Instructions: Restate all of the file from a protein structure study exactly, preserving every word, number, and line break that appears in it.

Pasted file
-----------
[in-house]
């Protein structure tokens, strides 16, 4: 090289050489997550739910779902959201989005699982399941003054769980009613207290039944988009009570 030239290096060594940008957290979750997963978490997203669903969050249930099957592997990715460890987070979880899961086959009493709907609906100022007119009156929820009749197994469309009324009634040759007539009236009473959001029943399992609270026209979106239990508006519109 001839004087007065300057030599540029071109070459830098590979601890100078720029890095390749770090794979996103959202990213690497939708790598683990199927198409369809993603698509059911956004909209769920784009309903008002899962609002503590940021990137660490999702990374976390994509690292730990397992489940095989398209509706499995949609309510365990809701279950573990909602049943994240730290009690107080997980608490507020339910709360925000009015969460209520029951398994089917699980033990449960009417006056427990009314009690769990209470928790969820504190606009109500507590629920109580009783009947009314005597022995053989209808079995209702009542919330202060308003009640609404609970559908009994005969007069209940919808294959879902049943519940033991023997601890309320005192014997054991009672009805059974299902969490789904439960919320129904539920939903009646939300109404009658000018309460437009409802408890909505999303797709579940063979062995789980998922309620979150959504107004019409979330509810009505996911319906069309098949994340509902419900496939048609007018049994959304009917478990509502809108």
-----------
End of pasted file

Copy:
[in-house]
């Protein structure tokens, strides 16, 4: 090289050489997550739910779902959201989005699982399941003054769980009613207290039944988009009570 030239290096060594940008957290979750997963978490997203669903969050249930099957592997990715460890987070979880899961086959009493709907609906100022007119009156929820009749197994469309009324009634040759007539009236009473959001029943399992609270026209979106239990508006519109 001839004087007065300057030599540029071109070459830098590979601890100078720029890095390749770090794979996103959202990213690497939708790598683990199927198409369809993603698509059911956004909209769920784009309903008002899962609002503590940021990137660490999702990374976390994509690292730990397992489940095989398209509706499995949609309510365990809701279950573990909602049943994240730290009690107080997980608490507020339910709360925000009015969460209520029951398994089917699980033990449960009417006056427990009314009690769990209470928790969820504190606009109500507590629920109580009783009947009314005597022995053989209808079995209702009542919330202060308003009640609404609970559908009994005969007069209940919808294959879902049943519940033991023997601890309320005192014997054991009672009805059974299902969490789904439960919320129904539920939903009646939300109404009658000018309460437009409802408890909505999303797709579940063979062995789980998922309620979150959504107004019409979330509810009505996911319906069309098949994340509902419900496939048609007018049994959304009917478990509502809108």